Part V of a series on Romney's potential cabinet appointments.
Over the past two weeks, we have looked at a President Romney's potential cabinet appointments, and undertaken the difficult task of reading the tea leaves, sorting the chaff from the wheat, and naming potential rising stars. Now as this process draws to a close, we take a look at the superstar cabinet positions that usually are filled by close presidential confidantes.
With this entry, we take a look at the highest legal enforcer in the land and the position with the most powerful fiscal authority (with the possible exception of the Federal Reserve Chairman): The attorney general and the treasury secretary.
The people chosen for these positions will have the advantage of coming into office with relatively low expectations on the personal level. The treasury secretary essentially needs to prove he can file his taxes correctly in order to exceed the record of Timothy Geithner, and the attorney general needs to avoid any serious scandals. However, it is likely that Mitt Romney will look for people with further qualifications than that. He will probably draw these people from within the ranks of his closest advisers, and to that end, we have constrained ourselves mostly to Romney's inner circle in selecting candidates.
Though typically, the candidates have been broken down according to whether they are "Safe choices," "Exciting choices" and "Wild Cards," in this case, those distinctions frequently only exist by a hair. The odds of Romney picking a genuine wild card for Attorney General are likely minuscule, and the odds of him picking an unknown commodity for Treasury Secretary are even lower. As such, there is not a single candidate on either of these lists who is not a "safe choice," however they might be qualified. The only question is, how safe?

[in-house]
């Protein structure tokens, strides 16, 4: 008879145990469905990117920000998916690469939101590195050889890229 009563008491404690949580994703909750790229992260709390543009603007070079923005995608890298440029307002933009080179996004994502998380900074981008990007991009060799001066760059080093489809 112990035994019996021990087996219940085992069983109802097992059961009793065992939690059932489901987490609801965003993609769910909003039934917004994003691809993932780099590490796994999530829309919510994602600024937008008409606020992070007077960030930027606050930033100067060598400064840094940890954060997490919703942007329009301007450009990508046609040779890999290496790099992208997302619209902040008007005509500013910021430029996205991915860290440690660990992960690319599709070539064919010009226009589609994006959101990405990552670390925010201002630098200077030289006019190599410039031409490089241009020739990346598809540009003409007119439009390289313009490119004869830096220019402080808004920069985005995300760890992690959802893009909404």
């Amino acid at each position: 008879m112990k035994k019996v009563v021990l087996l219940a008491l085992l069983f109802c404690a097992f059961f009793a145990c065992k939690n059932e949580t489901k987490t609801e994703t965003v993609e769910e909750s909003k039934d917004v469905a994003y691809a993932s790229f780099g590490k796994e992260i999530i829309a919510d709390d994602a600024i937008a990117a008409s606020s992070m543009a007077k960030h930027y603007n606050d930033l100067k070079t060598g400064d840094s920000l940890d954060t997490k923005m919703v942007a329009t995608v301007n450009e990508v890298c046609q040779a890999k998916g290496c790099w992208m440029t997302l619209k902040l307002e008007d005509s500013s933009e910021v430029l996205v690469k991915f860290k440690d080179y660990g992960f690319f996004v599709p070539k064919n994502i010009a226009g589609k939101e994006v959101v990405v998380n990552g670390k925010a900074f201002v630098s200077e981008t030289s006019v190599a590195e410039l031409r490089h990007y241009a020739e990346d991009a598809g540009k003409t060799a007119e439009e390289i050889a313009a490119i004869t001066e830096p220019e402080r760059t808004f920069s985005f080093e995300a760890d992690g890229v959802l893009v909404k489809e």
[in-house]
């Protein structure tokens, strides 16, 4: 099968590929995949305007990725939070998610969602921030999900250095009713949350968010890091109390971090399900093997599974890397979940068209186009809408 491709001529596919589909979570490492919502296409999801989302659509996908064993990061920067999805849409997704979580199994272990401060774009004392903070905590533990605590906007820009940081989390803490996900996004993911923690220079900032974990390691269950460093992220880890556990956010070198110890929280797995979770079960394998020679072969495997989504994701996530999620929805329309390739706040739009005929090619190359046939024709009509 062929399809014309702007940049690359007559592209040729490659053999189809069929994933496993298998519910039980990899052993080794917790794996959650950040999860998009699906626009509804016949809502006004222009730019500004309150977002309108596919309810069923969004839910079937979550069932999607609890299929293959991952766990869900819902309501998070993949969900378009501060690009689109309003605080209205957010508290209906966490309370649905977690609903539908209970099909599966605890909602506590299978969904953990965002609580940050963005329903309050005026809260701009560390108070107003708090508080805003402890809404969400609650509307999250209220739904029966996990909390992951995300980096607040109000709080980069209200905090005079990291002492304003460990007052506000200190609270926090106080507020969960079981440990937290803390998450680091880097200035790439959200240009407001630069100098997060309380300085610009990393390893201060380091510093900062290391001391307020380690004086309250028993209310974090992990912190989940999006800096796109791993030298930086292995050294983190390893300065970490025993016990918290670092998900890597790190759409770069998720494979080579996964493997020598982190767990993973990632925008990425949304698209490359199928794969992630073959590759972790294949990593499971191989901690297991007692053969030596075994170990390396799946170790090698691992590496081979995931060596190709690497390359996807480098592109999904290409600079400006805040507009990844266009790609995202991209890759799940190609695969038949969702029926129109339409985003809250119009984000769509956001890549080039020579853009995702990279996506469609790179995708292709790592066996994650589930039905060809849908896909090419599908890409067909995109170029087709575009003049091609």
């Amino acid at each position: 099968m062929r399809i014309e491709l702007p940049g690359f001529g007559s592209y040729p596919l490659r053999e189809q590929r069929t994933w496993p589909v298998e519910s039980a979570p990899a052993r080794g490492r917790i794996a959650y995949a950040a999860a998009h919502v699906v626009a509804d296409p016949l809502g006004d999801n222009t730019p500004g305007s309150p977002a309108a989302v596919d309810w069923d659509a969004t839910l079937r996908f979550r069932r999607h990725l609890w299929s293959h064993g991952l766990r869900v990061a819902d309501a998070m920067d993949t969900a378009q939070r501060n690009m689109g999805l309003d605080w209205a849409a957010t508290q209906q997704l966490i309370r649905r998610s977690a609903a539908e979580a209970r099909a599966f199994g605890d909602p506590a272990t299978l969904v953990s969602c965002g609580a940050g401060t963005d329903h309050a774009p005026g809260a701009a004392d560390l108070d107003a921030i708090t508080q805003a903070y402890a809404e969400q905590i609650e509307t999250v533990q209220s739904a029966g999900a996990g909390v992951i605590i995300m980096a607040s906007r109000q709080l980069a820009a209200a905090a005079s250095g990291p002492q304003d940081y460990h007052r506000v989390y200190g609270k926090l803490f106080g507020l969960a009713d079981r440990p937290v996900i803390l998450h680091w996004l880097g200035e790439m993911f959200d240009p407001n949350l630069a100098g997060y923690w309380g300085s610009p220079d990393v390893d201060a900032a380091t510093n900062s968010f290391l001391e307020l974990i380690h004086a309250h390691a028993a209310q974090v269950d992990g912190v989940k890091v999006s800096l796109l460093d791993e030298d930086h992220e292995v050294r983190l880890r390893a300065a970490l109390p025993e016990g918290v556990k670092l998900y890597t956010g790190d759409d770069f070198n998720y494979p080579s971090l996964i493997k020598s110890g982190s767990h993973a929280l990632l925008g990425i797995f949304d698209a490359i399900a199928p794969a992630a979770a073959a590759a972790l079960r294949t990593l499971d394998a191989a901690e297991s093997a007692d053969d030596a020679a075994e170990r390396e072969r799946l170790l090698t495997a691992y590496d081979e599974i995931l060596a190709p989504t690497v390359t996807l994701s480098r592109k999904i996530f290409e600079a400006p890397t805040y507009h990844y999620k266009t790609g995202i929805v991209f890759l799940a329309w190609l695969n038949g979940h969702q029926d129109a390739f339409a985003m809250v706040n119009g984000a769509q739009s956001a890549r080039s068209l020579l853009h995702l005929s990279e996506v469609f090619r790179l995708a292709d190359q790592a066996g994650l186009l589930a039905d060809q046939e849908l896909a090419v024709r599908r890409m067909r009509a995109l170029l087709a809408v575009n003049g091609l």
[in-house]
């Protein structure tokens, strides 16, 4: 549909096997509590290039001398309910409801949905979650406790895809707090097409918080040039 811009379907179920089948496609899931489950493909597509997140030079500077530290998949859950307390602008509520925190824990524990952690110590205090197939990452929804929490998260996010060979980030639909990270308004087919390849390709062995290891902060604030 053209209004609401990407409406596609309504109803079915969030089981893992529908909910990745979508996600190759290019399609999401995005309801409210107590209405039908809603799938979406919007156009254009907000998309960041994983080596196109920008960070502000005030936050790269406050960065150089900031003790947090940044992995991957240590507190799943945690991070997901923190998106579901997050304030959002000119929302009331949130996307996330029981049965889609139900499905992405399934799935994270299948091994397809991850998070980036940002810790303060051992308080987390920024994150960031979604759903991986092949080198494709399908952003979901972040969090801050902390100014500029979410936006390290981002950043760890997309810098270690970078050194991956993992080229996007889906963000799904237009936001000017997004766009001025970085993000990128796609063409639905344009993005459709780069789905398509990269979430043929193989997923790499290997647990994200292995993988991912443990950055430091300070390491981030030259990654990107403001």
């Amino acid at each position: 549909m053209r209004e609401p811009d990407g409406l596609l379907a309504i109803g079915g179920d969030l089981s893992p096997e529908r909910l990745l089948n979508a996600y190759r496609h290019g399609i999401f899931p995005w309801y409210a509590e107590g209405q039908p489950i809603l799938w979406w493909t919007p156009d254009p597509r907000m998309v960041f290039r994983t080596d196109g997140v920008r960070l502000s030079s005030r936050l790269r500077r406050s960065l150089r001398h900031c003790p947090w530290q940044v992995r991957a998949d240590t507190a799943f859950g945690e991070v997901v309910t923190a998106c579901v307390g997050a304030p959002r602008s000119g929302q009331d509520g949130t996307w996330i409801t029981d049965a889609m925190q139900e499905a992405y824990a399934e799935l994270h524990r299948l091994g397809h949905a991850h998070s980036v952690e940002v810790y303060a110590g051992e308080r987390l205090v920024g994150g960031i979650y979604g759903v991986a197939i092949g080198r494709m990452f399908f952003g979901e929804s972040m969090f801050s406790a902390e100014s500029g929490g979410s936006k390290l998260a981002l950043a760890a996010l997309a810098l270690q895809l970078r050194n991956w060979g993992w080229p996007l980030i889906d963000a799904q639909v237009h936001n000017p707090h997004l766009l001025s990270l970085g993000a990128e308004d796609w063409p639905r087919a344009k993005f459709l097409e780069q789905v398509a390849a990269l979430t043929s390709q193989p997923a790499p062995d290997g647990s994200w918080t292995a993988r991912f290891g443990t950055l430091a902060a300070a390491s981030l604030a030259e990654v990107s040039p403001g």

The safe choice: Richard Wiley, partner at Wiley-Rein
Why? Wiley is a co-chair of Romney's Justice Advisory Committee, and a Washington veteran on most legal issues. With a distinguished legal career as a corporate attorney that has allowed him to represent companies such as Verizon and JP Morgan, Wiley has the sort of pro-corporate, Washington insider resume that Romney would probably look for in selecting an attorney general. As an executive at his law firm, Wiley also has the executive management bona fides that Romney is known to prefer among his closest advisers. He also has a relatively noncontroversial Washington legal career, focusing mostly on issues related to information technology, rather than something more controversial.
Why not? Wiley has not served in the Justice Department, and his area of expertise is not a major area of controversy for the Justice Department. Romney might opt for someone more outspoken, and more experienced with policy wars.
The exciting choice: Mary Ann Glendon, Harvard Law School Professor
Why? Glendon is another co-chair of Romney's Justice Advisory Committee, and unlike Wiley, her experience is deeply relevant to current controversies. Specifically, Glendon is an aggressive defender of religious freedom, and has served as United States Ambassador to the Holy See (IE the Vatican). Her experience as a Harvard academic puts her comfortably in the judicial "monastery" that usually supplies appointments like this.